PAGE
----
Twenty years after a truck bomb exploded at the Alfred P. Murrah Federal Building in Oklahoma City, hundreds gathered at the site Sunday for a morning ceremony to commemorate the 168 victims of the 1995 bombing. The attack, which released an explosion equivalent to 4000 pounds of TNT, left hundreds more injured. Those survivors, plus relatives of the victims, and state and federal government officials, made up the crowd at the Oklahoma City National Memorial and Museum — which replaced the decimated federal building.
Survivor Richard Williams, flanked by two grandchildren, opened the ceremony with a recitation of the museum’s mission statement. "We come here to remember those who were killed, those who survived and those changed forever,” Williams read. “May all who leave here know the impact of violence. May this memorial offer comfort, strength, peace, hope and serenity.” The opening address was followed by 168 seconds of silence — one for each of the victims — before Christian performer Michael W. Smith sang the National Anthem.
The attack — one of the deadliest domestic terrorism incidents in the country’s history — was masterminded by Timothy McVeigh, an Army veteran with anti-government views. Intended to strike a blow to the federal government, the bombing left a tragic trail of collateral damage in its wake. In 1995, the former building also held a day-care center, which the explosives-laden truck parked directly beneath. Twenty-one children were at the center on April 19, and only six made it out alive.
Attending the ceremony for the sixth time, Bill Clinton — who was in his first term as president at the time of the attack — closed Sunday’s service by praising the city’s residents for their resilience under duress. “You turned away all of the petty squabbles in which we engage, leaving only our basic humanity,” Clinton said. He continued:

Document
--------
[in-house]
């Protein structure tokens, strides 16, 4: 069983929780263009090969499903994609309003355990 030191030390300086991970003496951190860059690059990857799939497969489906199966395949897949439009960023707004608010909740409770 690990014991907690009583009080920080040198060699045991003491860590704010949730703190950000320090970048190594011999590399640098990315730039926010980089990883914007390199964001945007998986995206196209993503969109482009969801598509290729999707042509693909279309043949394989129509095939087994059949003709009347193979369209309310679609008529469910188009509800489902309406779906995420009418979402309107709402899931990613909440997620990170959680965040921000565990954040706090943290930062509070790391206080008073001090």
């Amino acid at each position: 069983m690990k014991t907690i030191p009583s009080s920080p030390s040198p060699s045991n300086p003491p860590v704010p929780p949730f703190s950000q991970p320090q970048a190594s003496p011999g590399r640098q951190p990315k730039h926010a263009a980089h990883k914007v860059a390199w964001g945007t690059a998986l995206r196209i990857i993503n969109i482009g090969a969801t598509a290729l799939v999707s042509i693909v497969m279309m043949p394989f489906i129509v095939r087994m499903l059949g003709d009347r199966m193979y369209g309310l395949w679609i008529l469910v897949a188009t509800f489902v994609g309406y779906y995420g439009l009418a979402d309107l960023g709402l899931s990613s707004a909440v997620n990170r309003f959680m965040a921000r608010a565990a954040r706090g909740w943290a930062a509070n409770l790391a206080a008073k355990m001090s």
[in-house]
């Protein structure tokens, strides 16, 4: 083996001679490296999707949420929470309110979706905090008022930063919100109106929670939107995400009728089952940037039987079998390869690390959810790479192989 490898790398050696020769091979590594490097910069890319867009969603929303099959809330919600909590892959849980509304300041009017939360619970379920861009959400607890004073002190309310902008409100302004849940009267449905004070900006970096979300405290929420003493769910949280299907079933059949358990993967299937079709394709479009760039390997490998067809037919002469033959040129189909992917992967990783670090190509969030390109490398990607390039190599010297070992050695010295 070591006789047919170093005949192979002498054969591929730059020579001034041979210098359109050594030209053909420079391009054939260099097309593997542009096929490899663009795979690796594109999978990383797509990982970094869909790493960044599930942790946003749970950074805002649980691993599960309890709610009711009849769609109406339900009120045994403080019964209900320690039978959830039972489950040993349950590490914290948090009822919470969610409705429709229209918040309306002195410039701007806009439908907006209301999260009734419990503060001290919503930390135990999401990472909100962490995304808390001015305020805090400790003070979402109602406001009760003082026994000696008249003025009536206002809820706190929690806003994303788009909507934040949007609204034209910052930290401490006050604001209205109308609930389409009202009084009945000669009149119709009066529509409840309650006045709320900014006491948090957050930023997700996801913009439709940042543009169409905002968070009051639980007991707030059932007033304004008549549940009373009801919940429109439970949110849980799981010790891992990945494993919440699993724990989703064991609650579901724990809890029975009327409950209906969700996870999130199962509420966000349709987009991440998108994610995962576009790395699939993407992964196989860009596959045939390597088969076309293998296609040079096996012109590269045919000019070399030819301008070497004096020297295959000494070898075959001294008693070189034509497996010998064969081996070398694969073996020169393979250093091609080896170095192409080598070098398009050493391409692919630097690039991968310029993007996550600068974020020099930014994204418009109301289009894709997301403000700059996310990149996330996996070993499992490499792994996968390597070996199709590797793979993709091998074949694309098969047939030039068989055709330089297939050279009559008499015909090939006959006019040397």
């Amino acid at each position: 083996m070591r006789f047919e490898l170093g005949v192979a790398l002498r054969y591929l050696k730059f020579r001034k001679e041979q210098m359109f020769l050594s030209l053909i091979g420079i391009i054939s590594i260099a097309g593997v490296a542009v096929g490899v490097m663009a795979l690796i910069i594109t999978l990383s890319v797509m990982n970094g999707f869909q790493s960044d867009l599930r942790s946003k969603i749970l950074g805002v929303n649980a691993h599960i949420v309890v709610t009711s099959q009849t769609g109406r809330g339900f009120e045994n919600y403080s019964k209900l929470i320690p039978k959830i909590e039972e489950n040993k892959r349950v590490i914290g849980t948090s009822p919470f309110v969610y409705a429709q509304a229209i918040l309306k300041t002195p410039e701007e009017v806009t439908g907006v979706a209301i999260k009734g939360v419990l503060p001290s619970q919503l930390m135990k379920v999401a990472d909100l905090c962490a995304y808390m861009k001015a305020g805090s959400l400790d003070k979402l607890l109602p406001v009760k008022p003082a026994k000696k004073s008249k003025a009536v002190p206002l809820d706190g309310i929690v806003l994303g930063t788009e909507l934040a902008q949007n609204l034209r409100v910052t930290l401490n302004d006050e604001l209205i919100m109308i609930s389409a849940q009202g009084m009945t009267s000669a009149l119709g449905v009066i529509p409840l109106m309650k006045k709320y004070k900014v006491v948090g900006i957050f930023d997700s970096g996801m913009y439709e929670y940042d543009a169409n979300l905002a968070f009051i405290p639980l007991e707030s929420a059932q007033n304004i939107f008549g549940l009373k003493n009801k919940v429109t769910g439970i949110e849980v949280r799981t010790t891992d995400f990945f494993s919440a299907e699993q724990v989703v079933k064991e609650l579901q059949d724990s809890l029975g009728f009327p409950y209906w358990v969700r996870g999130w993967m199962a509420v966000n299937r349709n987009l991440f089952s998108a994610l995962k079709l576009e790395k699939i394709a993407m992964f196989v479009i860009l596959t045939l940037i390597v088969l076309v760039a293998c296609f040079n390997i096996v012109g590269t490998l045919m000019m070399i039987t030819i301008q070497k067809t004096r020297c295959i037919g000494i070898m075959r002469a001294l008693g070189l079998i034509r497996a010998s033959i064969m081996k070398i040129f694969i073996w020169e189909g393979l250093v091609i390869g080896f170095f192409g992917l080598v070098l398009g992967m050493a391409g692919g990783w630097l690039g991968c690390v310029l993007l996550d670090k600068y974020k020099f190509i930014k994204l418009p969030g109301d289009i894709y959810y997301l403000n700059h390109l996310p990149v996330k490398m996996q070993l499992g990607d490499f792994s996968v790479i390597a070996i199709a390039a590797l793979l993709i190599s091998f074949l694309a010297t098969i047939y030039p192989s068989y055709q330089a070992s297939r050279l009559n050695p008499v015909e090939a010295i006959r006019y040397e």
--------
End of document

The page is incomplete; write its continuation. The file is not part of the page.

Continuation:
I mostly came here to thank you today. … There's still people who somehow think they can matter more and they can make a statement by killing innocents and snuffing our possibility. … They're wrong. As long as people like you make the right decisions with their mind and their heart.
At the time, the bombing shocked the nation; a domestic terror attack that seemed to emerge from the blue, it fundamentally altered the way the FBI approached such threats. As Kari Watkins, executive director of the Oklahoma City National Memorial and Museum, said in a statement:
The lessons learned twenty years ago on April 19, 1995 — and in the months and years thereafter — have changed the way America responds to violence and terrorism.
McVeigh was executed in 2001 for his part in the bombing, while his accomplice Terry Nichols is serving a life sentence. Meanwhile, the survivors of the bombing are still in many cases struggling to come to terms with what happened, with one in four exhibiting PTSD markers. First responders, too, were profoundly affected by the tragedy.
“That day it left a scar in our life,” Phuong Nguyen said at a recent StoryCorps meeting. Nguyen’s five-year-old son, Chris, was in the day-care center on April 19, and was one of the children who survived. Chris, now 25, can remember nothing of the attack, but still feels he owes it to the victims to lead a good life. “When I'm thinking about what I'm doing with my life, I have to think about all of the children that were in that day care that day,” he said, “and how I'm lucky to have survived. I wouldn't want to waste this opportunity that they don't have.”
Priscilla Salyers, who survived a five-floor fall after the blast, has battled with depression and survivor’s guilt in the intervening years, but bears an uplifting message. In the lead up to Sunday’s ceremony, she told Reuters, “I hope we are an inspiration to those who are starting their own journey to healing … I hope people see that life goes on. So many of us have picked up the pieces and kept moving forward."
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